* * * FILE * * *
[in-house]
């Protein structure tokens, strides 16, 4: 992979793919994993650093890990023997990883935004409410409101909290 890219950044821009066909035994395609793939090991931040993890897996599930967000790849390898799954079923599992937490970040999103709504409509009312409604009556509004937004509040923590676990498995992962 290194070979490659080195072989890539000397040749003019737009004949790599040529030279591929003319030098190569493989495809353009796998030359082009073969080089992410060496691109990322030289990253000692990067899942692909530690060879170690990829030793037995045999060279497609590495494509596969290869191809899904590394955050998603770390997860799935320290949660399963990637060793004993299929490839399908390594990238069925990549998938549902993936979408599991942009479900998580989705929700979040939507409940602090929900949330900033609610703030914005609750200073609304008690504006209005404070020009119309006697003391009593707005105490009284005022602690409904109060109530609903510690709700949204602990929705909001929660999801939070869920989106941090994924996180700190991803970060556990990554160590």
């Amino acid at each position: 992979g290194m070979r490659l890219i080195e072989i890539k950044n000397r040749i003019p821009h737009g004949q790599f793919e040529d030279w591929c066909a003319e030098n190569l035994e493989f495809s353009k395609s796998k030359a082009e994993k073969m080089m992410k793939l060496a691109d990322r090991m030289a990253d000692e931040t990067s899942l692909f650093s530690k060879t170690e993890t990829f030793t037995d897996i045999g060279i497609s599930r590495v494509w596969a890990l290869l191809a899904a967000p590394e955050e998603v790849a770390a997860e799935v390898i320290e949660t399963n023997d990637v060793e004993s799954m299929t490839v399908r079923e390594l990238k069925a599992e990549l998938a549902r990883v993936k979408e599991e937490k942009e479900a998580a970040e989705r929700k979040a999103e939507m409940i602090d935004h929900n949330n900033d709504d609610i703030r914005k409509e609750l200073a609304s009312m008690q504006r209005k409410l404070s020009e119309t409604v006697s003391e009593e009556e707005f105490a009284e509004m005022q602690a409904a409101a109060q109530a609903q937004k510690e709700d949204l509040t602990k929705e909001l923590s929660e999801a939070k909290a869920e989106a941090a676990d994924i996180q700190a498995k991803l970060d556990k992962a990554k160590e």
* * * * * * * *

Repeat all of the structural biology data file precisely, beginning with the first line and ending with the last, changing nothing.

[in-house]
């Protein structure tokens, strides 16, 4: 992979793919994993650093890990023997990883935004409410409101909290 890219950044821009066909035994395609793939090991931040993890897996599930967000790849390898799954079923599992937490970040999103709504409509009312409604009556509004937004509040923590676990498995992962 290194070979490659080195072989890539000397040749003019737009004949790599040529030279591929003319030098190569493989495809353009796998030359082009073969080089992410060496691109990322030289990253000692990067899942692909530690060879170690990829030793037995045999060279497609590495494509596969290869191809899904590394955050998603770390997860799935320290949660399963990637060793004993299929490839399908390594990238069925990549998938549902993936979408599991942009479900998580989705929700979040939507409940602090929900949330900033609610703030914005609750200073609304008690504006209005404070020009119309006697003391009593707005105490009284005022602690409904109060109530609903510690709700949204602990929705909001929660999801939070869920989106941090994924996180700190991803970060556990990554160590």
């Amino acid at each position: 992979g290194m070979r490659l890219i080195e072989i890539k950044n000397r040749i003019p821009h737009g004949q790599f793919e040529d030279w591929c066909a003319e030098n190569l035994e493989f495809s353009k395609s796998k030359a082009e994993k073969m080089m992410k793939l060496a691109d990322r090991m030289a990253d000692e931040t990067s899942l692909f650093s530690k060879t170690e993890t990829f030793t037995d897996i045999g060279i497609s599930r590495v494509w596969a890990l290869l191809a899904a967000p590394e955050e998603v790849a770390a997860e799935v390898i320290e949660t399963n023997d990637v060793e004993s799954m299929t490839v399908r079923e390594l990238k069925a599992e990549l998938a549902r990883v993936k979408e599991e937490k942009e479900a998580a970040e989705r929700k979040a999103e939507m409940i602090d935004h929900n949330n900033d709504d609610i703030r914005k409509e609750l200073a609304s009312m008690q504006r209005k409410l404070s020009e119309t409604v006697s003391e009593e009556e707005f105490a009284e509004m005022q602690a409904a409101a109060q109530a609903q937004k510690e709700d949204l509040t602990k929705e909001l923590s929660e999801a939070k909290a869920e989106a941090a676990d994924i996180q700190a498995k991803l970060d556990k992962a990554k160590e």